As a medium-left liberal with a fierce belief in free speech and artistic expression, I'm proud to live in a country where the government can't prevent the release of a fictional film depicting the assassination of the real-life president.
That said, I find the idea repugnant and morally objectionable. Ever since early September, when the Drudge Report posted a dramatic, black-and-white "news photo" fictionalizing the assassination of President Bush, the docudrama Death of a President has been the centre of much controversy -- and deserved criticism. For once, it seemed fair to critique at least the premise of a film without even seeing it. Whether you believe George Bush is a fiendishly clever war criminal, a hapless puppet or the greatest international leader since Churchill, he is also a fellow human being with a wife and children and parents, and there's something inherently unseemly about imagining this man's murder for the purposes of entertainment, talk radio discussion and cocktail party debates. (How would you like it if someone was asking people to pay nine bucks for a movie about your sudden and violent death?)
Death of a President is more offensive as a concept than as a work of film. Writer/director Gabriel Range -- who explored a similar "What if?" scenario in 2003 with The Day Britain Stopped, in which he imagined what would happen if all public transportation in his native country came to a halt -- handles the faux documentary footage of the assassination with considerable restraint. This isn't some cheesy drama with a look-alike actor playing Bush, grimacing in close-up as he takes a bullet and falls to the pavement. It's all about quick cuts, herky-jerky camera movements, fleeting glimpses of things going wrong. Range skilfully employs news footage from real events, taking them out of context and weaving them into his story line, set in the fall of 2007, when the president goes to Chicago and is gunned down outside the Sheraton Hotel.
In fact, the "documentary" is actually set about a year after that night, with key players from the evening sharing reflections and insights with an unseen interviewer. A Secret Service agent, a Chicago cop who was in charge of local security, a presidential speechwriter, the wife of the man accused of killing the president -- they all share their memories of the fateful chain of events. The actors portraying these people aren't particularly natural or spontaneous-sounding -- but then again, they're playing people who wouldn't naturally be that comfortable in the front of the camera, talking about the most devastating moments of their lives.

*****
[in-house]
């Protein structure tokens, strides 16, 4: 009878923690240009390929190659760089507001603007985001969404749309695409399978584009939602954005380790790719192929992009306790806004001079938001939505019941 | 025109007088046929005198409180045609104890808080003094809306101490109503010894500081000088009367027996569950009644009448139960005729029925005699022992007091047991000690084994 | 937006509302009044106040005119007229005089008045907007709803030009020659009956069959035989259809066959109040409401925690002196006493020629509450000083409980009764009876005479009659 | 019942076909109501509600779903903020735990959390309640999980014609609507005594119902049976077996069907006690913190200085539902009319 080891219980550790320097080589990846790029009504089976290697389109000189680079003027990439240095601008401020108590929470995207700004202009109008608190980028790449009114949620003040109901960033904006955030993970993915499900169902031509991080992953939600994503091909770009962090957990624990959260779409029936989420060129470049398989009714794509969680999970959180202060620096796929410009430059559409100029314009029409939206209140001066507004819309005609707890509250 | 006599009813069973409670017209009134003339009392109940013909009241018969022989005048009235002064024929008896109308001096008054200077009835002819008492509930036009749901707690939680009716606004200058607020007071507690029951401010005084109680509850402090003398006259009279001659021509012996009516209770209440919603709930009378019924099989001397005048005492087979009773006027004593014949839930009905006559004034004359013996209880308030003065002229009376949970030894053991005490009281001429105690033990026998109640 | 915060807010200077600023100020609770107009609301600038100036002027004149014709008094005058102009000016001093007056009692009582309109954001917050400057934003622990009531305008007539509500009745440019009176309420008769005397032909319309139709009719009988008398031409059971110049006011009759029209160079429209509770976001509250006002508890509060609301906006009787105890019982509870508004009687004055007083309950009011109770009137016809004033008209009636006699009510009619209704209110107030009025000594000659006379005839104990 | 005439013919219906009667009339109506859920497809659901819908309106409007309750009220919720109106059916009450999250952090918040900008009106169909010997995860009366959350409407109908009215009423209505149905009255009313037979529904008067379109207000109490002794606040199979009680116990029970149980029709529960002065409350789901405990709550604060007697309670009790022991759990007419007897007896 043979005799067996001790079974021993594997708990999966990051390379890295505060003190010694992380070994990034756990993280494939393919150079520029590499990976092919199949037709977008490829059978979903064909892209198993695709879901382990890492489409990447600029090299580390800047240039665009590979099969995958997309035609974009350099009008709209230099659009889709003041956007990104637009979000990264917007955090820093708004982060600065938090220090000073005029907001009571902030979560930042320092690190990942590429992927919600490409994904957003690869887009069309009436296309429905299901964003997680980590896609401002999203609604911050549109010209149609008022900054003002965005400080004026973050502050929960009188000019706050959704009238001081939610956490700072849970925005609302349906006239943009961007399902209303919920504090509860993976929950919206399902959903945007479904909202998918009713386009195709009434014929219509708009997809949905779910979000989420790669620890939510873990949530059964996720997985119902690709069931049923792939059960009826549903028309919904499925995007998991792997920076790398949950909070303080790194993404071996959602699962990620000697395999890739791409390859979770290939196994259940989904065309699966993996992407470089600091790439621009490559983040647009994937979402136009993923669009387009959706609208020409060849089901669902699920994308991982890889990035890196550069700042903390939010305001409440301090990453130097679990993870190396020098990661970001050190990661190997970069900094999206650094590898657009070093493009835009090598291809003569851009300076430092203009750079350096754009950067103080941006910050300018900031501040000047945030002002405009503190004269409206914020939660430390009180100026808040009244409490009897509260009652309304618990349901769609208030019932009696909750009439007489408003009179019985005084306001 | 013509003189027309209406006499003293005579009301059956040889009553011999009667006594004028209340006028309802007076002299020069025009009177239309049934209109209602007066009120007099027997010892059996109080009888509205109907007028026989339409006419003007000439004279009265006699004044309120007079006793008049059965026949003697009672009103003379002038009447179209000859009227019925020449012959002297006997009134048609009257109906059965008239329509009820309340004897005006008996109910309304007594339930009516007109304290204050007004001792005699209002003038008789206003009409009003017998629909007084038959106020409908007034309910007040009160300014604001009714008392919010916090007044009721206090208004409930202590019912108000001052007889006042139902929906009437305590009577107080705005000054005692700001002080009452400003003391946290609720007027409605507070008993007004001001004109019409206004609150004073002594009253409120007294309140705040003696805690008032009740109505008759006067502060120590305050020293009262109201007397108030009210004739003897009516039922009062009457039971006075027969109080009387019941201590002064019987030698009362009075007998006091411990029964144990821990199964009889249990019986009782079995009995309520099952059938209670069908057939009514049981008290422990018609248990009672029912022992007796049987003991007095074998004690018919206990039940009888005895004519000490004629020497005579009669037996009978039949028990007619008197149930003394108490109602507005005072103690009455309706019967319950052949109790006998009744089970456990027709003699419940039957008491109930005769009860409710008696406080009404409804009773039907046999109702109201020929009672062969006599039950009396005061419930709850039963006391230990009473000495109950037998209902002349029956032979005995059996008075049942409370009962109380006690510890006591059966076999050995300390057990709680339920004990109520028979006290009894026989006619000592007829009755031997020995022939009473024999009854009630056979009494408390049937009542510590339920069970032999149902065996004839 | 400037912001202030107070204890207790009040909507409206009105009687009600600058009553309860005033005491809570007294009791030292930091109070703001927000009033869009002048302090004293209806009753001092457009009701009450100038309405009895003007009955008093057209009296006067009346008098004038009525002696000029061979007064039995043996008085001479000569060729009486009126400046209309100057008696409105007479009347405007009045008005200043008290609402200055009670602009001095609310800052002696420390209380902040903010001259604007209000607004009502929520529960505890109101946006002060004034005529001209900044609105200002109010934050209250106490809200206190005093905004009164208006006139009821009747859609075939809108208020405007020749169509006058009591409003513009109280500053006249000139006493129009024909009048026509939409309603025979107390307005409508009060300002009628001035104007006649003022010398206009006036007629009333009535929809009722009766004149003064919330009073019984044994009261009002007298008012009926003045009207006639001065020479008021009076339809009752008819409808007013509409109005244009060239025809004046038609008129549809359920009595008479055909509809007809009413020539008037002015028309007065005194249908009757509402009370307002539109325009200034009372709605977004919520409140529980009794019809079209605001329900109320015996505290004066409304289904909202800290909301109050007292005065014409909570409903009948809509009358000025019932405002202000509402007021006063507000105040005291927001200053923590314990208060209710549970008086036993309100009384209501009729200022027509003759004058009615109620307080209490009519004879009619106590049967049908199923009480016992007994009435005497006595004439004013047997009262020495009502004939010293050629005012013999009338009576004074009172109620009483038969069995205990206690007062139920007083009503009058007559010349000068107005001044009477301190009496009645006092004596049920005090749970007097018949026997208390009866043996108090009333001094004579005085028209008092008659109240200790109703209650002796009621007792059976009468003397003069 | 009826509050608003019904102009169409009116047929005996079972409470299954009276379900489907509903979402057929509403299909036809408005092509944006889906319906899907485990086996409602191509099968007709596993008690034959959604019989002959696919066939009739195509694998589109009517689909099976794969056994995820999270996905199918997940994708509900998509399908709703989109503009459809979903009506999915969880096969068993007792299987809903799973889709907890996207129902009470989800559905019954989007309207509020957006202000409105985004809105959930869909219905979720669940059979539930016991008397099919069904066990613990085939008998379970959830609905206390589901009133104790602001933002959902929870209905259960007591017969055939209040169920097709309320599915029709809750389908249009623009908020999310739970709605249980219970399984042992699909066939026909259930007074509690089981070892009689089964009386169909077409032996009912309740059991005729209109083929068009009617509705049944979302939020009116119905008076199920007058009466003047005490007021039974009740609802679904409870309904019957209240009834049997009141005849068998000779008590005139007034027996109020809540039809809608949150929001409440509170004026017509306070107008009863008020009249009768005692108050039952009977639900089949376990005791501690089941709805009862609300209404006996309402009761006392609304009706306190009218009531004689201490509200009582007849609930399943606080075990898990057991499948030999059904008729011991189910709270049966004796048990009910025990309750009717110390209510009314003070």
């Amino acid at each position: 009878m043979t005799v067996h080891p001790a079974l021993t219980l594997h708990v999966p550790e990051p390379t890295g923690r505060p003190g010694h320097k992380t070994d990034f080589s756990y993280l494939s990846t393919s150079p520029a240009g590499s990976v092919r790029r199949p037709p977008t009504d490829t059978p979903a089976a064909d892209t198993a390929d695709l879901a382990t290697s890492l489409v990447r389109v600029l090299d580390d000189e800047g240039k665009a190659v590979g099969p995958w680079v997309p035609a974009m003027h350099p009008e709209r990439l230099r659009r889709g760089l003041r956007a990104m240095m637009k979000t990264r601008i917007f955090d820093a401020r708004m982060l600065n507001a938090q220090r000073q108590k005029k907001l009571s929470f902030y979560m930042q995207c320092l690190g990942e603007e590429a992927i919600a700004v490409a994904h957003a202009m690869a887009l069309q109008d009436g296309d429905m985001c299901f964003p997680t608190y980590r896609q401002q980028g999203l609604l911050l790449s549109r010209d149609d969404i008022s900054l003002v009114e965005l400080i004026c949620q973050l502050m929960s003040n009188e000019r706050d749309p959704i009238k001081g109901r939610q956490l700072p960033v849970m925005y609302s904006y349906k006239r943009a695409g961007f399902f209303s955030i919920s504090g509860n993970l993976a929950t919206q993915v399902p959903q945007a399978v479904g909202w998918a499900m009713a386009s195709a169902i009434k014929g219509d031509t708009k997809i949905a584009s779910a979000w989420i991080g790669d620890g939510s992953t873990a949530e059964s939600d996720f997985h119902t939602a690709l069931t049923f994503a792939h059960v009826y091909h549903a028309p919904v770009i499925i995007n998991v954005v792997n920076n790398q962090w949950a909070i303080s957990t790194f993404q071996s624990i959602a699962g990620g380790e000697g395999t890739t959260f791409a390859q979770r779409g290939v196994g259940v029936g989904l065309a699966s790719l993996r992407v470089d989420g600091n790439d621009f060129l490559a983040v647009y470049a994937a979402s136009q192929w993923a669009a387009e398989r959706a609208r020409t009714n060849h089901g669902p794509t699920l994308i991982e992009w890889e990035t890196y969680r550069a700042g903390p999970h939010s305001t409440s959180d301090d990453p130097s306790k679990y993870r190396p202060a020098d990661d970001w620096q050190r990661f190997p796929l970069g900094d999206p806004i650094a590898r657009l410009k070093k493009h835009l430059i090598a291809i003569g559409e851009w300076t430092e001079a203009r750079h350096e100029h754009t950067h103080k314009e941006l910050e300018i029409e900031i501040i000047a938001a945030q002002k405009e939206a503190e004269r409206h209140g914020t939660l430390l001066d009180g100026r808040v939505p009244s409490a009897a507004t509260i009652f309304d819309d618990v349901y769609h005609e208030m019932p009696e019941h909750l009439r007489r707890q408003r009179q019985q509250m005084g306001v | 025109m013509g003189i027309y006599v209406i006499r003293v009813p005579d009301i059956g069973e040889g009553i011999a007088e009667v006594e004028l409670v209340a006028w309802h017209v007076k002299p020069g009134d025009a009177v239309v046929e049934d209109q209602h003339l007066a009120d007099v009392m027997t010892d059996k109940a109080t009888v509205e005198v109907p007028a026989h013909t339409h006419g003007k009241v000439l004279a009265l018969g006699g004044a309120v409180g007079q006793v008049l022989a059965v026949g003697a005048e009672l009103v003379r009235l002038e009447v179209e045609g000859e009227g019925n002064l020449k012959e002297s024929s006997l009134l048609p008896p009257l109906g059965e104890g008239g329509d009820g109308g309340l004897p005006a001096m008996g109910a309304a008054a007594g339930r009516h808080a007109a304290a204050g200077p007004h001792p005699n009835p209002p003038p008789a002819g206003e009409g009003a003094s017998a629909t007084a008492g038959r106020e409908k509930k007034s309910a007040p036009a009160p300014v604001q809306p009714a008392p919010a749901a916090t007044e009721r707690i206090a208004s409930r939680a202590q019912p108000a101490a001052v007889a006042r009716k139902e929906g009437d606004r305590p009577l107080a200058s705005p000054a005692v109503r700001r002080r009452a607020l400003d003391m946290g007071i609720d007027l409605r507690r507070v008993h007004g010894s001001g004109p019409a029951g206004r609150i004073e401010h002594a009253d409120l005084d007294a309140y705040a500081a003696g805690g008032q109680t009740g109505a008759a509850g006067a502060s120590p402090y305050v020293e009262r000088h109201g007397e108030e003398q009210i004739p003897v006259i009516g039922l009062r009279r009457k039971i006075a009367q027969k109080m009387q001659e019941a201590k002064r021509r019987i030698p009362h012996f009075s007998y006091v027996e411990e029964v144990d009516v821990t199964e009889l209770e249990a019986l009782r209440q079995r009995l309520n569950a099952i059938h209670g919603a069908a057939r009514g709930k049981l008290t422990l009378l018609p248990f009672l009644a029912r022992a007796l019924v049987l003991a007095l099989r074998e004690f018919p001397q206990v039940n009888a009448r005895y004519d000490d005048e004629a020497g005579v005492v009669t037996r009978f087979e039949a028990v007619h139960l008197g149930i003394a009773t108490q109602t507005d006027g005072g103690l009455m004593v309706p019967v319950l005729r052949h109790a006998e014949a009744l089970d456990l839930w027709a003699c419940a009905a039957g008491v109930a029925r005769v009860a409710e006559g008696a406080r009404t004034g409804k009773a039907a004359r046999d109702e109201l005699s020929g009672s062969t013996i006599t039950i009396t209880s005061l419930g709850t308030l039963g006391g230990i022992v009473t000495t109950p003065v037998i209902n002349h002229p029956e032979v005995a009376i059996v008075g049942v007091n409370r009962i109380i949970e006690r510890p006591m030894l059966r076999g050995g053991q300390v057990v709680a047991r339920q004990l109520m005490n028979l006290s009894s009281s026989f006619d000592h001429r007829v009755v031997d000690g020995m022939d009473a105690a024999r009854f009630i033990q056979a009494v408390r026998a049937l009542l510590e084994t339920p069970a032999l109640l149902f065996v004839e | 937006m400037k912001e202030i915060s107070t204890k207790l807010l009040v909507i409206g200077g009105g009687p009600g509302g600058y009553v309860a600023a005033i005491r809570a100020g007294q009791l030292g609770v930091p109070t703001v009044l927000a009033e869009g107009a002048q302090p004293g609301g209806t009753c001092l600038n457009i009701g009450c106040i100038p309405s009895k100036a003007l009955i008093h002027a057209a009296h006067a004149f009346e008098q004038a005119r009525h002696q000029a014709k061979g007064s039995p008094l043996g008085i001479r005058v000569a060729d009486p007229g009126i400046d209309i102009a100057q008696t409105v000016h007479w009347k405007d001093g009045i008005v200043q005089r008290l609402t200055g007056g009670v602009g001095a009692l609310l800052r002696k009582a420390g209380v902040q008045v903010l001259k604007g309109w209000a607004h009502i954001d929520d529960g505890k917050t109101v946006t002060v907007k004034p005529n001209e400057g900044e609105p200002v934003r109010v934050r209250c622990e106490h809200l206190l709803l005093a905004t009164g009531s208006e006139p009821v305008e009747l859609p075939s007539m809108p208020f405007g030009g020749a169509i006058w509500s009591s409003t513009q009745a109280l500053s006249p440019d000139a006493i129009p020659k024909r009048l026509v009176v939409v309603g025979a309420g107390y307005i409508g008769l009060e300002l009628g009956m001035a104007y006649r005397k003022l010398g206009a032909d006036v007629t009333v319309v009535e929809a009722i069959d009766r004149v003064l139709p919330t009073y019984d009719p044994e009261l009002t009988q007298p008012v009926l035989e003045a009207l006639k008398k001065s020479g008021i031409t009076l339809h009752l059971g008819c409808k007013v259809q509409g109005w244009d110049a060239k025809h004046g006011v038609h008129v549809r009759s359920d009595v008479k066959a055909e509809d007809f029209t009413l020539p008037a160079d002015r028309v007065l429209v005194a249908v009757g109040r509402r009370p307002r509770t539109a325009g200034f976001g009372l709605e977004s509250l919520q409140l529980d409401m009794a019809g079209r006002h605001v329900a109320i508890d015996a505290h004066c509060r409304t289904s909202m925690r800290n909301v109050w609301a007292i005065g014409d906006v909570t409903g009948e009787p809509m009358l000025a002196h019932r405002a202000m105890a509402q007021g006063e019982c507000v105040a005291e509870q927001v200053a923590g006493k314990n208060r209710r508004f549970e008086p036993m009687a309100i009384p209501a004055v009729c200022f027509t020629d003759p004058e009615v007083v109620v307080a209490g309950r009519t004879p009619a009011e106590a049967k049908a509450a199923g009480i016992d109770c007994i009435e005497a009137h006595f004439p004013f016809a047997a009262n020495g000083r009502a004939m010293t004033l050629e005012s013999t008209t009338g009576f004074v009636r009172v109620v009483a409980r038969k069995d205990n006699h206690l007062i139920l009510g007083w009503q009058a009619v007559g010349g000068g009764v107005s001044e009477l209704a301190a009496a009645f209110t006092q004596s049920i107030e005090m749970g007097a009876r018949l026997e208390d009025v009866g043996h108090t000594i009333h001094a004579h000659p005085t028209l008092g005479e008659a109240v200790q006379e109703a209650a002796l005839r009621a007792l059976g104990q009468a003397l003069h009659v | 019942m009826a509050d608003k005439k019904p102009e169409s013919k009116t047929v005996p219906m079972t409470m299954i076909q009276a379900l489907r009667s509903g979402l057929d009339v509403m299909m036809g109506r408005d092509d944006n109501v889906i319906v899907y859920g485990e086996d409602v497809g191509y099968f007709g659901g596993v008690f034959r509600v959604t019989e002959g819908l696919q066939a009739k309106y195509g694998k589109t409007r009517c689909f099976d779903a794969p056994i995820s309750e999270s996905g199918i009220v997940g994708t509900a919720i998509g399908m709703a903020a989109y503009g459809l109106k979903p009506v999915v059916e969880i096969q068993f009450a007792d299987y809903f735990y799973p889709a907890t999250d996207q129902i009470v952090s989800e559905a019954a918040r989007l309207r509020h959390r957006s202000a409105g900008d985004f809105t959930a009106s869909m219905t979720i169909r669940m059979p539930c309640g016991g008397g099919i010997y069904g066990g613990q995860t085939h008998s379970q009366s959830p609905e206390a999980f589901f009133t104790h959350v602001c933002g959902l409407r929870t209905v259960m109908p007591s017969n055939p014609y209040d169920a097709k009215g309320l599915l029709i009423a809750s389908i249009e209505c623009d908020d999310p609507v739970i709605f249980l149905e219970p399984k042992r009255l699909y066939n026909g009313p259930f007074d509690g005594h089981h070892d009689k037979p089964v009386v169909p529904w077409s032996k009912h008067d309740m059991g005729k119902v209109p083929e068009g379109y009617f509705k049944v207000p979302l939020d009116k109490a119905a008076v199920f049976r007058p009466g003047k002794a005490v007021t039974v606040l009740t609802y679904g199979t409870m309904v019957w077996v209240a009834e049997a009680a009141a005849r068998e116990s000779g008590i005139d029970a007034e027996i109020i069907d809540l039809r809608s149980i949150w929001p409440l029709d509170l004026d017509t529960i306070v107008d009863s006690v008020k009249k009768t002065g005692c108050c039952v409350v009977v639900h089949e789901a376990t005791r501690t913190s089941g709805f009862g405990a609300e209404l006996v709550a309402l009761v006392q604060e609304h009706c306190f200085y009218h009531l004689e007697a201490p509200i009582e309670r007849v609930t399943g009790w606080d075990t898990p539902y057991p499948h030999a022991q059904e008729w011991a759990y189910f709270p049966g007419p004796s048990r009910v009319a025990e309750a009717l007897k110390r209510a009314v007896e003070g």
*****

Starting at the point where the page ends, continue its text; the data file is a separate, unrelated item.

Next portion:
We're told that the protesters who gathered in Chicago in October of 2007 were agitated and confrontational -- spoiling for trouble. At one point during the day, some of them break through police barricades and actually make contact with the presidential motorcade, in a scene convincingly filmed by Range. Nevertheless, Bush proceeds with his schedule and gives a speech that night to a business conference at the Sheraton. (Range uses actual footage of a Bush speech in Chicago, with familiar faces such as William Daley on the dais.) Despite the warnings of his top bodyguards, the president decides to work the rope line outside the Sheraton -- and that's when shots ring out. As Bush is rushed to Northwestern Hospital, authorities shut down the perimeter and the search for suspects is on. Local touches abound, from the locations to the likes of Joel Daly as a news anchor (believable!) and Walter Jacobson as the Larry King of this parallel universe, conducting interviews on a news-oriented talk show.
This movie is called Death of a President. I give nothing away by telling you the president dies. From that point on, the film's most egregious offense is becoming predictable and heavy-handed. A Syrian man with questionable ties to terrorist activity is arrested, tried, convicted and sentenced to death, even though there's a paucity of concrete evidence against him. President Cheney grabs power by the double fistful, using the mood of the times to push through Patriot Act III, giving the government even more authority to abuse individual rights in the name of Homeland Security. When a story in the Chicago Sun-Times provides solid evidence that the real assassin may in fact be a disillusioned, distraught Gulf War veteran from downstate Illinois, the FBI isn't particularly interested in pursuing the case. Who cares if an innocent man sits on death row? He fits the profile.
Great. Thanks for the lecture in liberal politics. We live in precarious, frightening times, when civil liberties are routinely sacrificed in the pursuit of national security, when wars are waged for reasons still not entirely clear -- but things could even be worse in the near future.
This is the lesson of Death of a President, and if that's not preaching to the choir, we might as well retire that phrase.